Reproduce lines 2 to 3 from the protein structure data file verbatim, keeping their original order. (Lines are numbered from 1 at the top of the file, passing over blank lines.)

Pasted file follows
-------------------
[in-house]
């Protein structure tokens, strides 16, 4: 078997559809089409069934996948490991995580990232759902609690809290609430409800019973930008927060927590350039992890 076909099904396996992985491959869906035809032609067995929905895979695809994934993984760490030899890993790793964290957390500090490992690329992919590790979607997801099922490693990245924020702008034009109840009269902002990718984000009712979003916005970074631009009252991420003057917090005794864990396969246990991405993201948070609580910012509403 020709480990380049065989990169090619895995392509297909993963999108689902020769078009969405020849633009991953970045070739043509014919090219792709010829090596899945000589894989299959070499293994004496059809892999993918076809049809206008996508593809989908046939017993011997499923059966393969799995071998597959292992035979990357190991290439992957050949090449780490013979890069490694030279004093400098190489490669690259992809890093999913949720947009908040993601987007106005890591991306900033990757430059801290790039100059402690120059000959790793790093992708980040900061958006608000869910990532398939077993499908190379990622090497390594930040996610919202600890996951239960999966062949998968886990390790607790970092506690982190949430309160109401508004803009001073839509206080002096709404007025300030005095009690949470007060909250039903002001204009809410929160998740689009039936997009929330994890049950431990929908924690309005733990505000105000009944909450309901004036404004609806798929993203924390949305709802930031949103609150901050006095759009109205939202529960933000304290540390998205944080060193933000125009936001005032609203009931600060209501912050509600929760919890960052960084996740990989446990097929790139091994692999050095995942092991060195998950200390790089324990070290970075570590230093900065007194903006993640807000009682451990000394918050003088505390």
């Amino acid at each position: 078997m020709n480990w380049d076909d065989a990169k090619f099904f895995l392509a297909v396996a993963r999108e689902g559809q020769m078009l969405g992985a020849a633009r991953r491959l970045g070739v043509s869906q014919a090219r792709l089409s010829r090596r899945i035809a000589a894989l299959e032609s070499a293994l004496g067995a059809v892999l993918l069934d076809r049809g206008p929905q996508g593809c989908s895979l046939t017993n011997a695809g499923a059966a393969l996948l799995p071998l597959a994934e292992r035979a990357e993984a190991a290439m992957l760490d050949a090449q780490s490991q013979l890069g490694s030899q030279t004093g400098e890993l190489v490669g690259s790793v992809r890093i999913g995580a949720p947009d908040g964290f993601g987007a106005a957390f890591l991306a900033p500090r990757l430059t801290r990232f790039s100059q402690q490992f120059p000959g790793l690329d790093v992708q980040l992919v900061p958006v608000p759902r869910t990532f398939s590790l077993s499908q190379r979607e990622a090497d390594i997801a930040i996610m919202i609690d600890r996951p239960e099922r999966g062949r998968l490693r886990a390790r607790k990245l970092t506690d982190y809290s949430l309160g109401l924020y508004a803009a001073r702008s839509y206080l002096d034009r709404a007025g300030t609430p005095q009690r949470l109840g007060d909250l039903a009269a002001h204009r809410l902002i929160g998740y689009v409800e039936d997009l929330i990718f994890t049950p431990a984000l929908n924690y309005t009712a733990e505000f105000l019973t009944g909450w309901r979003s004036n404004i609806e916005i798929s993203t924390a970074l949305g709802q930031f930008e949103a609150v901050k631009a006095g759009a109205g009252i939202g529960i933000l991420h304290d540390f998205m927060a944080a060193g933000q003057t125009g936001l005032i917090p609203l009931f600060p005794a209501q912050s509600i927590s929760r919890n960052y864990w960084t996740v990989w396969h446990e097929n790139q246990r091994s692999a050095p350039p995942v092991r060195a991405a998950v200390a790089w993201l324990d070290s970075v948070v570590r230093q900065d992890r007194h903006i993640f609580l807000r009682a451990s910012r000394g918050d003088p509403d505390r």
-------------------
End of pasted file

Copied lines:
């Protein structure tokens, strides 16, 4: 078997559809089409069934996948490991995580990232759902609690809290609430409800019973930008927060927590350039992890 076909099904396996992985491959869906035809032609067995929905895979695809994934993984760490030899890993790793964290957390500090490992690329992919590790979607997801099922490693990245924020702008034009109840009269902002990718984000009712979003916005970074631009009252991420003057917090005794864990396969246990991405993201948070609580910012509403 020709480990380049065989990169090619895995392509297909993963999108689902020769078009969405020849633009991953970045070739043509014919090219792709010829090596899945000589894989299959070499293994004496059809892999993918076809049809206008996508593809989908046939017993011997499923059966393969799995071998597959292992035979990357190991290439992957050949090449780490013979890069490694030279004093400098190489490669690259992809890093999913949720947009908040993601987007106005890591991306900033990757430059801290790039100059402690120059000959790793790093992708980040900061958006608000869910990532398939077993499908190379990622090497390594930040996610919202600890996951239960999966062949998968886990390790607790970092506690982190949430309160109401508004803009001073839509206080002096709404007025300030005095009690949470007060909250039903002001204009809410929160998740689009039936997009929330994890049950431990929908924690309005733990505000105000009944909450309901004036404004609806798929993203924390949305709802930031949103609150901050006095759009109205939202529960933000304290540390998205944080060193933000125009936001005032609203009931600060209501912050509600929760919890960052960084996740990989446990097929790139091994692999050095995942092991060195998950200390790089324990070290970075570590230093900065007194903006993640807000009682451990000394918050003088505390």
């Amino acid at each position: 078997m020709n480990w380049d076909d065989a990169k090619f099904f895995l392509a297909v396996a993963r999108e689902g559809q020769m078009l969405g992985a020849a633009r991953r491959l970045g070739v043509s869906q014919a090219r792709l089409s010829r090596r899945i035809a000589a894989l299959e032609s070499a293994l004496g067995a059809v892999l993918l069934d076809r049809g206008p929905q996508g593809c989908s895979l046939t017993n011997a695809g499923a059966a393969l996948l799995p071998l597959a994934e292992r035979a990357e993984a190991a290439m992957l760490d050949a090449q780490s490991q013979l890069g490694s030899q030279t004093g400098e890993l190489v490669g690259s790793v992809r890093i999913g995580a949720p947009d908040g964290f993601g987007a106005a957390f890591l991306a900033p500090r990757l430059t801290r990232f790039s100059q402690q490992f120059p000959g790793l690329d790093v992708q980040l992919v900061p958006v608000p759902r869910t990532f398939s590790l077993s499908q190379r979607e990622a090497d390594i997801a930040i996610m919202i609690d600890r996951p239960e099922r999966g062949r998968l490693r886990a390790r607790k990245l970092t506690d982190y809290s949430l309160g109401l924020y508004a803009a001073r702008s839509y206080l002096d034009r709404a007025g300030t609430p005095q009690r949470l109840g007060d909250l039903a009269a002001h204009r809410l902002i929160g998740y689009v409800e039936d997009l929330i990718f994890t049950p431990a984000l929908n924690y309005t009712a733990e505000f105000l019973t009944g909450w309901r979003s004036n404004i609806e916005i798929s993203t924390a970074l949305g709802q930031f930008e949103a609150v901050k631009a006095g759009a109205g009252i939202g529960i933000l991420h304290d540390f998205m927060a944080a060193g933000q003057t125009g936001l005032i917090p609203l009931f600060p005794a209501q912050s509600i927590s929760r919890n960052y864990w960084t996740v990989w396969h446990e097929n790139q246990r091994s692999a050095p350039p995942v092991r060195a991405a998950v200390a790089w993201l324990d070290s970075v948070v570590r230093q900065d992890r007194h903006i993640f609580l807000r009682a451990s910012r000394g918050d003088p509403d505390r």